For example, a login request might look like this:


So simple, even a moron could figure out how to curl some sweet, sweet API write requests. It’s also perfectly secure since we’re using HTTPS. To be really user-friendly though, we should consider implementing this functionality on plain-old HTTP as well.

I stand with @NorthCrab in protesting the needless complexity of modern, secure authentication protocols and yearn for a simpler time when passwords were just the names of our pets, and the most advanced hacking tool was a sticky note left under a keyboard1.

Hear hear!

Pass the :popcorn:.

I expect a long-form response to my very serious proposal.

1pretty solid punchline for an AI chatbot I think.

Don’t tell him how many client (re-)implementations of OAuth 2 OSM currently has :sunglasses:

You didn’t get the hint. I mean, the barrier in the form of inconvenient authorization is the wrong protection against misuse of the API. For Example, this did not save us from automatic vandalism in Russia and Israel. We shouldn’t scare off conscientious developers at the very beginning.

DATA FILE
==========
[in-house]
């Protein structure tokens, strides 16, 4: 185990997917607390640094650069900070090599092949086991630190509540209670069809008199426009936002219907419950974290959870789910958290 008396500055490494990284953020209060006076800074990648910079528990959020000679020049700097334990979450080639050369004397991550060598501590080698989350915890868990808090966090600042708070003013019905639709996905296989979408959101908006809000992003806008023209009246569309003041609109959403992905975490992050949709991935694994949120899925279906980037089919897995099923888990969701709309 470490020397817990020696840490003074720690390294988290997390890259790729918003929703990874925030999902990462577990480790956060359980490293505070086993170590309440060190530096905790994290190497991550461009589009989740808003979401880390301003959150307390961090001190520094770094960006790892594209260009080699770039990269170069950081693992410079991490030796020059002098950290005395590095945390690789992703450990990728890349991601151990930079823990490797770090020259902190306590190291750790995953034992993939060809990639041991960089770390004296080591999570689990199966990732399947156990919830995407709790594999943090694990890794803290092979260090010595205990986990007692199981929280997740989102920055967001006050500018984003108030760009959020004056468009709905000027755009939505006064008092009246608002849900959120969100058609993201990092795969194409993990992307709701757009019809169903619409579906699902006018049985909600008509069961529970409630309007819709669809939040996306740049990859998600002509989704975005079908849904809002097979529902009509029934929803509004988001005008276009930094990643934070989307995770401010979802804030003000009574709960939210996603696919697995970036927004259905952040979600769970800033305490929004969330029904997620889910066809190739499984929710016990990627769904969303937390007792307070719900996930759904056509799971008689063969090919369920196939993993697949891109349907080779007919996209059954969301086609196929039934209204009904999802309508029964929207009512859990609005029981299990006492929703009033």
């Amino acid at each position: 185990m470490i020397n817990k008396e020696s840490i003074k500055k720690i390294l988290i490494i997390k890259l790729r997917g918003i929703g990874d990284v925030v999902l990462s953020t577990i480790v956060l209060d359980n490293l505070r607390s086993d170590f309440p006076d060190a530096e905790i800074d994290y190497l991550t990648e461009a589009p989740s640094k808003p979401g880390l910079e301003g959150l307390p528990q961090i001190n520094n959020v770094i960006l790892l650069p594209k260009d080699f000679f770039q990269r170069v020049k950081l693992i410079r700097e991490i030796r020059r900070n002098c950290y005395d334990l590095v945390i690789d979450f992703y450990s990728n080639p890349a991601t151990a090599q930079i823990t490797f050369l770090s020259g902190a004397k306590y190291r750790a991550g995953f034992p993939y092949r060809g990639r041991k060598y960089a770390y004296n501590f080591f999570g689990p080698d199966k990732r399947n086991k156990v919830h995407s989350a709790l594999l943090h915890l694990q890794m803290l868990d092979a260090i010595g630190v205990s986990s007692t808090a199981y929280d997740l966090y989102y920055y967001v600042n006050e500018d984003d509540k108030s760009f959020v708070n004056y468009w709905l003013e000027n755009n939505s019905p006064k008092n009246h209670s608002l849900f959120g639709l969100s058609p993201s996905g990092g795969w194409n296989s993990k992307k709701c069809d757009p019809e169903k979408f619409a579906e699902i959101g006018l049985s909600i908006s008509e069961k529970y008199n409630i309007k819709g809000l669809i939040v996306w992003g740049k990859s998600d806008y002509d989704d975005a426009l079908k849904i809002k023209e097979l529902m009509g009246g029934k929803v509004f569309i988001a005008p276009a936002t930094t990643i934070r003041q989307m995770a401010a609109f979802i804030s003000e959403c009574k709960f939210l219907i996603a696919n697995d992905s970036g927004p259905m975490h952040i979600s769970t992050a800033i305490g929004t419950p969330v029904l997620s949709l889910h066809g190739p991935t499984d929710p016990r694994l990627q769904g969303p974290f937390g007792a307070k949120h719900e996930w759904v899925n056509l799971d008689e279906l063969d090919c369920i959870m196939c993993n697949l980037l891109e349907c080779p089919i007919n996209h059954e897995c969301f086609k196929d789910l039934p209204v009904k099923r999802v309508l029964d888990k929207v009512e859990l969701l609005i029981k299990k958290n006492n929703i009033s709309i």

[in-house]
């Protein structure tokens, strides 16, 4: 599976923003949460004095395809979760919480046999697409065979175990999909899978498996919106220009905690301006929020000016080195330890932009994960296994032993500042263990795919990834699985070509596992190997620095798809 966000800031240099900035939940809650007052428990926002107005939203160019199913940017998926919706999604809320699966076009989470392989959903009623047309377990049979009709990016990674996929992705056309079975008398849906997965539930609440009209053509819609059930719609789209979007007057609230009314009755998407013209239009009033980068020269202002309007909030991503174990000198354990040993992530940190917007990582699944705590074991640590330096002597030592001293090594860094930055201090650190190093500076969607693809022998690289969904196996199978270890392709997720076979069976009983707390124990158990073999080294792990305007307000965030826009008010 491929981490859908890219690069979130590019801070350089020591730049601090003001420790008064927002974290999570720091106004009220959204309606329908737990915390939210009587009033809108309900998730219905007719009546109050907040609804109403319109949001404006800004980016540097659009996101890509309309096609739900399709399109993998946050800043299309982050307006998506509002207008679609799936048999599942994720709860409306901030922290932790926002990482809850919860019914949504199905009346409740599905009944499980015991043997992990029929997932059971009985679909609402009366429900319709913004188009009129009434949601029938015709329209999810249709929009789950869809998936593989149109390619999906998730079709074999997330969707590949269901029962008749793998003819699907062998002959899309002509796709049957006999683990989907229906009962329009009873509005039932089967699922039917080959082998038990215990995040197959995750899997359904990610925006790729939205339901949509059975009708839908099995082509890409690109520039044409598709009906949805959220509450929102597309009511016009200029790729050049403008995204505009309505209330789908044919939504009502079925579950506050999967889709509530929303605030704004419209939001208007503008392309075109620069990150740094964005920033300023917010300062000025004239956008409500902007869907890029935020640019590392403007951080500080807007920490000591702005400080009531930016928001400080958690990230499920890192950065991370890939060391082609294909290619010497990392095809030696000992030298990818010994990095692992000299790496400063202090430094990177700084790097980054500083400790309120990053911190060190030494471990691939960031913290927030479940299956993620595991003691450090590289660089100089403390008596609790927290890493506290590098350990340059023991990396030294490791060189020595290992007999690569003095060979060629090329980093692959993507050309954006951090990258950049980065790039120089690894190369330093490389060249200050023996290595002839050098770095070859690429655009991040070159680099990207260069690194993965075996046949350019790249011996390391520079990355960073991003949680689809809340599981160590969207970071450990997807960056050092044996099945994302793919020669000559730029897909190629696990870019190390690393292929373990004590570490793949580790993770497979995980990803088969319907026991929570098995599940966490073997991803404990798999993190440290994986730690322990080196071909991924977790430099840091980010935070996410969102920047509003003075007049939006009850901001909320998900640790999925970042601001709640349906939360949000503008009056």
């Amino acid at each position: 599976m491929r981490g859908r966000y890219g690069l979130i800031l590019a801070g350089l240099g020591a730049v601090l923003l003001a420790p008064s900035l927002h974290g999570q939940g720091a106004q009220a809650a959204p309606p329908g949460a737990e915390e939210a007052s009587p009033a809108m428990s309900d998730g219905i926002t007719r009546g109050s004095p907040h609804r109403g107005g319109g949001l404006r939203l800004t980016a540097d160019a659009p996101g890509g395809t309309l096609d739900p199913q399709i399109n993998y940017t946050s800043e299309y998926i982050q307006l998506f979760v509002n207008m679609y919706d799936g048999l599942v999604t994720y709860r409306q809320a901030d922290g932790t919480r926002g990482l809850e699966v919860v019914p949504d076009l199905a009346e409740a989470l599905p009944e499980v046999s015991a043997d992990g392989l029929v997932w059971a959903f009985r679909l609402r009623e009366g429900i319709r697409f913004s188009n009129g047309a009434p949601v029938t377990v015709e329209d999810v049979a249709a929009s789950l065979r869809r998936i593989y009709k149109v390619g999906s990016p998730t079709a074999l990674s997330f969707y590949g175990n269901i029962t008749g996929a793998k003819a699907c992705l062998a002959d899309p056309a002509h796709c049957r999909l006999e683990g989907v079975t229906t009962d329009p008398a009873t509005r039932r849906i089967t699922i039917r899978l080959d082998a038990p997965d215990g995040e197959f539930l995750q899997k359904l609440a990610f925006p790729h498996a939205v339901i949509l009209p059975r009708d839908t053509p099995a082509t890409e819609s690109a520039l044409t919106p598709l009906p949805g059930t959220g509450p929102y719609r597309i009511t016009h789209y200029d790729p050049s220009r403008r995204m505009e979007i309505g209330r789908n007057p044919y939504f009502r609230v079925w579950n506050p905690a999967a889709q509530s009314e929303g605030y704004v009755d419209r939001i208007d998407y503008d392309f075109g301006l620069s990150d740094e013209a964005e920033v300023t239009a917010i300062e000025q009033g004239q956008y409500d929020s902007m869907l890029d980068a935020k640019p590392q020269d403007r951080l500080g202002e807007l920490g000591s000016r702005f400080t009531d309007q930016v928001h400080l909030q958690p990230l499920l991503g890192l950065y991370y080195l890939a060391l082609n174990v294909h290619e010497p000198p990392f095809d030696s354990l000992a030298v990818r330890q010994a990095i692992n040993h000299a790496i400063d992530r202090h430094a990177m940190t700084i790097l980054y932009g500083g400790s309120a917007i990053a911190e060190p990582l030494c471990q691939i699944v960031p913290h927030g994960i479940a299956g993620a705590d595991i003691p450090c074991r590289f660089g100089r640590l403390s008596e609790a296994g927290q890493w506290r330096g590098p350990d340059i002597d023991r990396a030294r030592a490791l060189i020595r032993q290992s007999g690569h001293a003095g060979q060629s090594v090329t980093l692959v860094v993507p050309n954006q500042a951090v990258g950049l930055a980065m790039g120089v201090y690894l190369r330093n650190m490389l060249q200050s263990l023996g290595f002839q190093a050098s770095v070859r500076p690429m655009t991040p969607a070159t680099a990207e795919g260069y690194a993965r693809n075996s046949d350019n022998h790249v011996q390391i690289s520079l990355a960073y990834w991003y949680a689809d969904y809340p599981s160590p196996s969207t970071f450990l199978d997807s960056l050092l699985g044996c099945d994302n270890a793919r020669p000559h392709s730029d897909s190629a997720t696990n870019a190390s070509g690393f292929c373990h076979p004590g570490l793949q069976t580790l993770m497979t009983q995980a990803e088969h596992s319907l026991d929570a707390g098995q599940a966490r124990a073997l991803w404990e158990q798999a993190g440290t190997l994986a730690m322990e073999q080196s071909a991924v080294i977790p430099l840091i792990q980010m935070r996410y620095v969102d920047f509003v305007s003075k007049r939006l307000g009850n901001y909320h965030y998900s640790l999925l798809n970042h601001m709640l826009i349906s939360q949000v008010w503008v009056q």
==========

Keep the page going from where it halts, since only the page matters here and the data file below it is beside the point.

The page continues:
This is not an excuse for inconvenient authorization.

It is sad. But it still doesn’t mean that we are limited to just editing the map.

@NorthCrab is making the argument that not supporting basic auth creates a significant hurdle to using the API. I’m just questioning his statement that that is somehow bad because it stops “New and inexperienced developers”.

You jest, but perhaps things can be made more secure while being simpler to use. How about implementing WebAuthn ?

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We need a “whataboutery” emoji :slight_smile:

Being serious, you’d have to have been living under a rock to have avoid being bombarded with stuff about passkeys (as WebAuthn is also known) in recent weeks. The problem is that while it is a solution to a common problem, I don’t think that it would help with scripted API access, which seems to be the main issue above.

Having said that, the only scripts that I do use against the OSM API already do support Oauth2, so I don’t see a problem